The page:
June 19, 2014
Each June, the Washington Youth Tour brings together more than 1,600 talented, ambitious young people from across the country for a week that develops their leadership skills and future ambitions. This year, South Carolina’s electric cooperatives sent their largest contingent to date; sixty-four rising high school seniors from the Palmetto state made the journey to Washington, D.C.
“It’s pretty cool being around so many other kids who have big goals for the future,” said Brent Towery, a student at Socastee High School and a member of Horry Electric Cooperative. “After the first day of the trip, it’s like we had all known each other forever.”
Begun in 1964, Washington Youth Tour celebrated a fifty-year anniversary this June. More than 50,000 students nationwide have made the trip since the program’s founding.
"Youth Tour is one of the greatest outreach tools our co-ops have,” says Van O’Cain, South Carolina’s Youth Tour coordinator. “We're not just sending students on a trip to Washington, D.C., we're building life-long relationships with them. And they will always remember what their co-op did for them."
During their time in the nation’s capitol, students gain a deeper understanding of American history by touring monuments, memorials and museums. They also learn about the importance of public service. During a visit to the U.S. Capitol, students met U.S. Sen. Tim Scott and Sen. Lindsey Graham.
“Be relentless in pursuit of your goals,” Sen. Scott told the students who had gathered on the front steps of the Capitol building. “It may be one of you standing here as a senator one day.”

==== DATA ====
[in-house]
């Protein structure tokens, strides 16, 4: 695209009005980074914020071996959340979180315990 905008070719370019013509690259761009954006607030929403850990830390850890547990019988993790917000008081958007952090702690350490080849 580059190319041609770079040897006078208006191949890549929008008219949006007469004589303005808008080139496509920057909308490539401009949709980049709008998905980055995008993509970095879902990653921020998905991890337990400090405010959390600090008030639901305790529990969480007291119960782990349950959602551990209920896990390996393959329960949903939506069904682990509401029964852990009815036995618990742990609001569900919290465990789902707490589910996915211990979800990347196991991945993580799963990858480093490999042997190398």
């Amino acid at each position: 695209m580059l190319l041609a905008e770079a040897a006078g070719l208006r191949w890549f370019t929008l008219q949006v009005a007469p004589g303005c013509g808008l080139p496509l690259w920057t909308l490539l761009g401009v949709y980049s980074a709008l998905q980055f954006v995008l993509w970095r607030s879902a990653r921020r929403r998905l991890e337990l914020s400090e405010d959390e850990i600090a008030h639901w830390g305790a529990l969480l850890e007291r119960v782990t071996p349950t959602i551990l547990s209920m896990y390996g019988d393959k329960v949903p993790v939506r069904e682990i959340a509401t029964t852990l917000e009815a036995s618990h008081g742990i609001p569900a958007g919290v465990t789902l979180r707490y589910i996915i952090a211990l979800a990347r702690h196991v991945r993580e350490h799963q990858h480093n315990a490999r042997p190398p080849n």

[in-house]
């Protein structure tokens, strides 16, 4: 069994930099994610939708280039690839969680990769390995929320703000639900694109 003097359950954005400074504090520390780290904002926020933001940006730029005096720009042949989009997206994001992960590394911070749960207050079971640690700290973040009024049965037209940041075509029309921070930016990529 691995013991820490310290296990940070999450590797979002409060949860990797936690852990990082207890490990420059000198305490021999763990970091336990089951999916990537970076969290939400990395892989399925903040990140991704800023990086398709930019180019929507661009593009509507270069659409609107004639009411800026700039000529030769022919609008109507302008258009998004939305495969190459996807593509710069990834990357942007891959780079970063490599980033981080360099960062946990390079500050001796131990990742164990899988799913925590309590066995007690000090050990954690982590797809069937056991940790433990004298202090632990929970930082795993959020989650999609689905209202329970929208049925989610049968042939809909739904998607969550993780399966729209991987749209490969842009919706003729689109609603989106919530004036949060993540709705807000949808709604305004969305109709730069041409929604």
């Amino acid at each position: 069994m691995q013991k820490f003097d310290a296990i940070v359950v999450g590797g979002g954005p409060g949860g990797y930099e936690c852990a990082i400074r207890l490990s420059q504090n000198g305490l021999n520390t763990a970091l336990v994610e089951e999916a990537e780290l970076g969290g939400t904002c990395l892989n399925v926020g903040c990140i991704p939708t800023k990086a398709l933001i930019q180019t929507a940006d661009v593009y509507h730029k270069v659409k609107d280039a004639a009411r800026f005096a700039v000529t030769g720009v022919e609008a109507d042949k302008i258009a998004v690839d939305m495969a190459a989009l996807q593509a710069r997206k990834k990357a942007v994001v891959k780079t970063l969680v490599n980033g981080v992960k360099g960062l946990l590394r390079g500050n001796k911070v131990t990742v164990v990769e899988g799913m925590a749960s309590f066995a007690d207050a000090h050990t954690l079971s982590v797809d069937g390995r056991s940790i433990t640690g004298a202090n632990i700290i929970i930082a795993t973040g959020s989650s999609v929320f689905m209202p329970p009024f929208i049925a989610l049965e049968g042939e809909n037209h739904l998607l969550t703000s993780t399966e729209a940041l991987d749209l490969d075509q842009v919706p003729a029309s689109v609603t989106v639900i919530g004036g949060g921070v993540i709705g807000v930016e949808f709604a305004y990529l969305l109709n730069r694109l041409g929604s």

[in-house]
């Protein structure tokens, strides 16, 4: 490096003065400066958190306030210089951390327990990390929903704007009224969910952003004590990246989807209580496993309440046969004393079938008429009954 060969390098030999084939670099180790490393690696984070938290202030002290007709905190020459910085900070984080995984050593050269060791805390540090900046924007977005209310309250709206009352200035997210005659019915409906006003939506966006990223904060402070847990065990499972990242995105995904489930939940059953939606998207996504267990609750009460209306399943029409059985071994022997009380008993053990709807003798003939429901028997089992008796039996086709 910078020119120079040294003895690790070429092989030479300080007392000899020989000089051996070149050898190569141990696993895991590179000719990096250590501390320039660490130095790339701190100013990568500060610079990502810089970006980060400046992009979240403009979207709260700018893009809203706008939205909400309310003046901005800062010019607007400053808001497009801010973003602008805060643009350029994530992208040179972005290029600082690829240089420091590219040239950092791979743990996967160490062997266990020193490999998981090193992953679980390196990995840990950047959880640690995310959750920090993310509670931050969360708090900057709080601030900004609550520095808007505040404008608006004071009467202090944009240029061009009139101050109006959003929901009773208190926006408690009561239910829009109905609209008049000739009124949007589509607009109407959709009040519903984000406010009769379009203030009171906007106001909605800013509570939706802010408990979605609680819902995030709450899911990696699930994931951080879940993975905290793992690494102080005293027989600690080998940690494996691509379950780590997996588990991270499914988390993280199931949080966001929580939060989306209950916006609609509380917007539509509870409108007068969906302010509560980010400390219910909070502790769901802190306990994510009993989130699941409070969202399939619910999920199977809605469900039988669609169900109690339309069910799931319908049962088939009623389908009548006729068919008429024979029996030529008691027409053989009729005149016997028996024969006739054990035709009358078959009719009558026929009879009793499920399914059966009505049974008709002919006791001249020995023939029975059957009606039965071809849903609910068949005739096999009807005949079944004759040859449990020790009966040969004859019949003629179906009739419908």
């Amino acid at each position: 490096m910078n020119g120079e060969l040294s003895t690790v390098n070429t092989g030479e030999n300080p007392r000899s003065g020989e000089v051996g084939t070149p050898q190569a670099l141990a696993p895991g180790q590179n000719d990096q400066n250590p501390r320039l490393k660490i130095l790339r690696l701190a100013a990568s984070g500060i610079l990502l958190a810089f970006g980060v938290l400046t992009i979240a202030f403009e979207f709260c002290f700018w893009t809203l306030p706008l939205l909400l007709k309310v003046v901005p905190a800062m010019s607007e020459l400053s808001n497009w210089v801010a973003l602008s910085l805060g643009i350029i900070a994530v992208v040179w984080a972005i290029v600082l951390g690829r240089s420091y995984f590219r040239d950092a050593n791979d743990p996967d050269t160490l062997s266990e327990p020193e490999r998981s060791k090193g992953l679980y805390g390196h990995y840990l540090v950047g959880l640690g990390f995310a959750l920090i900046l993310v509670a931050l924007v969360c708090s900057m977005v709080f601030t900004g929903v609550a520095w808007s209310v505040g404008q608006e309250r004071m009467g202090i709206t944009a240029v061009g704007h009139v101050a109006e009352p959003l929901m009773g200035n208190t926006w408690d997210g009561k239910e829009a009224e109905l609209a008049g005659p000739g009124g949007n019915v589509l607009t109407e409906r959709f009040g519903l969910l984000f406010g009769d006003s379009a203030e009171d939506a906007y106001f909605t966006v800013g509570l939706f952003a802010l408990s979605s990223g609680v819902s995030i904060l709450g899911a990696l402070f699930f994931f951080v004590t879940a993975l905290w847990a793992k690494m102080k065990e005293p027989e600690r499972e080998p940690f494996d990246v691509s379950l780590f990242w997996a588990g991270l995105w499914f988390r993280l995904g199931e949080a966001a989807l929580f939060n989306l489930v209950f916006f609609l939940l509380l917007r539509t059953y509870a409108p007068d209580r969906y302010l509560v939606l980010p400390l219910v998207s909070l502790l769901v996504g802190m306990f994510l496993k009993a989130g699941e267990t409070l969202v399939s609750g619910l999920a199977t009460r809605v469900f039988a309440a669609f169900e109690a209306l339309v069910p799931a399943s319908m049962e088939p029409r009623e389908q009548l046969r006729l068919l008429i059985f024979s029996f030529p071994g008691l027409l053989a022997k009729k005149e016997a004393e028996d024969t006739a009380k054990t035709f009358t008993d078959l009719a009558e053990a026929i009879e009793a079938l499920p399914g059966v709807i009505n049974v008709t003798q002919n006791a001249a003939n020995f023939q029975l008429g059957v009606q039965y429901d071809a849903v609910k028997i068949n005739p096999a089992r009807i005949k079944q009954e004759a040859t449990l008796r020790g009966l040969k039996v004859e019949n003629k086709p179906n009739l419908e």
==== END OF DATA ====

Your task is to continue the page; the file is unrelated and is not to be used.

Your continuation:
To help students better understand the business model of cooperatives, a Soda Pop Co-op formed on the first day of the trip. The goal of the co-op was providing the group an opportunity to avoid paying “tourist” prices for snacks and drinks on the trip. Students elected a board of directors to oversee co-op business while a manager and assistant manager were responsible for the delivery of sodas and snacks throughout the trip. Chaperones and students paid $1 membership fee to join the Soda Pop co-op, which gave all members access to goods at an affordable price.
“We saw street vendors selling water for $5 a bottle,” said Sarah-Ellen Floyd, a member of the Soda Pop co-ops board of directors. “Forming the co-op allowed us to sell the water for .50 cents, and we still made a small profit.”
Because the cooperative business model is not-for-profit, all proceeds that remained at the end of the trip were returned to Soda Pop co-op members. Not only did co-op members save money on snacks and sodas throughout the trip, they each received a “capital credit”payout of $7 when the co-op disbanded at the end of Youth Tour. Instead of pocketing a majority of the “profits”, students and chaperones donated $375 of their capital credits to the “Team Crosley” fund. Katie Crosley is a student from Kansas who attended Youth Tour in 2013. Four months after the trip, Katie’s father succumbed to prostate cancer. The fund was established to help Katie, and her brother Ryan defray the expenses of attending college.
Find photos and updates from the 2014 tour on Twitter.